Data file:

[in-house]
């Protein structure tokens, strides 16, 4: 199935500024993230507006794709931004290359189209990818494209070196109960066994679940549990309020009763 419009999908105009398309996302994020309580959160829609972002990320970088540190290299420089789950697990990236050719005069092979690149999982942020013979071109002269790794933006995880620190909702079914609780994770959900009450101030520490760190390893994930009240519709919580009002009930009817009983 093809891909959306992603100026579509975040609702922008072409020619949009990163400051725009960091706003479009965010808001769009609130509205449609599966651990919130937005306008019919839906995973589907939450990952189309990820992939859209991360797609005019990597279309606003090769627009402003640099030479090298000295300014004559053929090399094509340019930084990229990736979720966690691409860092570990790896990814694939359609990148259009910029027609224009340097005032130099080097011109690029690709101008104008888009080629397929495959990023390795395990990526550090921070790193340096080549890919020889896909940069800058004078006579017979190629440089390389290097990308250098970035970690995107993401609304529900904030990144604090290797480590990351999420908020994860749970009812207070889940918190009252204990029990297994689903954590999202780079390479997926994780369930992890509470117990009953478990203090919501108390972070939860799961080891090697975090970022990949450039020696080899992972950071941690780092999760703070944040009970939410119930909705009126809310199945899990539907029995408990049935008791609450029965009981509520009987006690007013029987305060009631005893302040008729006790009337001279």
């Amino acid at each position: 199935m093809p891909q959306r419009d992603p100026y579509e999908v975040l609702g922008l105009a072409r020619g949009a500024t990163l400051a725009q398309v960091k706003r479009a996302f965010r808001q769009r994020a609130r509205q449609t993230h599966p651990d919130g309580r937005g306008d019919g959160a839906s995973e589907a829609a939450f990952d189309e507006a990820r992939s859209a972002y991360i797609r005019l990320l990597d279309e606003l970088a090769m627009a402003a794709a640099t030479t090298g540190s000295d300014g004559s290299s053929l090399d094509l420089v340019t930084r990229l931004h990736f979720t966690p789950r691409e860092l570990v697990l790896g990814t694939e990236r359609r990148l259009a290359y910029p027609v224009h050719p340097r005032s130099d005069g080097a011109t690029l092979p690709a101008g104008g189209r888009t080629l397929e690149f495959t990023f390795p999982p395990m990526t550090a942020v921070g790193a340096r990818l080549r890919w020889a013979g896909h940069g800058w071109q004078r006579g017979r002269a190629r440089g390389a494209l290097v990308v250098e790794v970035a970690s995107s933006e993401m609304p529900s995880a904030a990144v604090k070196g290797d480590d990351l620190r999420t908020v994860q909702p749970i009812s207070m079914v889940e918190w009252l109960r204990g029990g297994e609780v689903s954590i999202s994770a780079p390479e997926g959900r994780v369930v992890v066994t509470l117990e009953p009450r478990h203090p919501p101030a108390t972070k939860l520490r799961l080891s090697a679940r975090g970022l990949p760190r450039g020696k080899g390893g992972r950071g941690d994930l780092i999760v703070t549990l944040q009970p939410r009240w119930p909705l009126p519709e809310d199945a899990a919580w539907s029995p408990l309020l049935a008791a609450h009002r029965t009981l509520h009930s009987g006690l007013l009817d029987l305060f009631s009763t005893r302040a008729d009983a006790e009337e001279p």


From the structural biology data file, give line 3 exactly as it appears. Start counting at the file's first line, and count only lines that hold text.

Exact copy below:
């Amino acid at each position: 199935m093809p891909q959306r419009d992603p100026y579509e999908v975040l609702g922008l105009a072409r020619g949009a500024t990163l400051a725009q398309v960091k706003r479009a996302f965010r808001q769009r994020a609130r509205q449609t993230h599966p651990d919130g309580r937005g306008d019919g959160a839906s995973e589907a829609a939450f990952d189309e507006a990820r992939s859209a972002y991360i797609r005019l990320l990597d279309e606003l970088a090769m627009a402003a794709a640099t030479t090298g540190s000295d300014g004559s290299s053929l090399d094509l420089v340019t930084r990229l931004h990736f979720t966690p789950r691409e860092l570990v697990l790896g990814t694939e990236r359609r990148l259009a290359y910029p027609v224009h050719p340097r005032s130099d005069g080097a011109t690029l092979p690709a101008g104008g189209r888009t080629l397929e690149f495959t990023f390795p999982p395990m990526t550090a942020v921070g790193a340096r990818l080549r890919w020889a013979g896909h940069g800058w071109q004078r006579g017979r002269a190629r440089g390389a494209l290097v990308v250098e790794v970035a970690s995107s933006e993401m609304p529900s995880a904030a990144v604090k070196g290797d480590d990351l620190r999420t908020v994860q909702p749970i009812s207070m079914v889940e918190w009252l109960r204990g029990g297994e609780v689903s954590i999202s994770a780079p390479e997926g959900r994780v369930v992890v066994t509470l117990e009953p009450r478990h203090p919501p101030a108390t972070k939860l520490r799961l080891s090697a679940r975090g970022l990949p760190r450039g020696k080899g390893g992972r950071g941690d994930l780092i999760v703070t549990l944040q009970p939410r009240w119930p909705l009126p519709e809310d199945a899990a919580w539907s029995p408990l309020l049935a008791a609450h009002r029965t009981l509520h009930s009987g006690l007013l009817d029987l305060f009631s009763t005893r302040a008729d009983a006790e009337e001279p």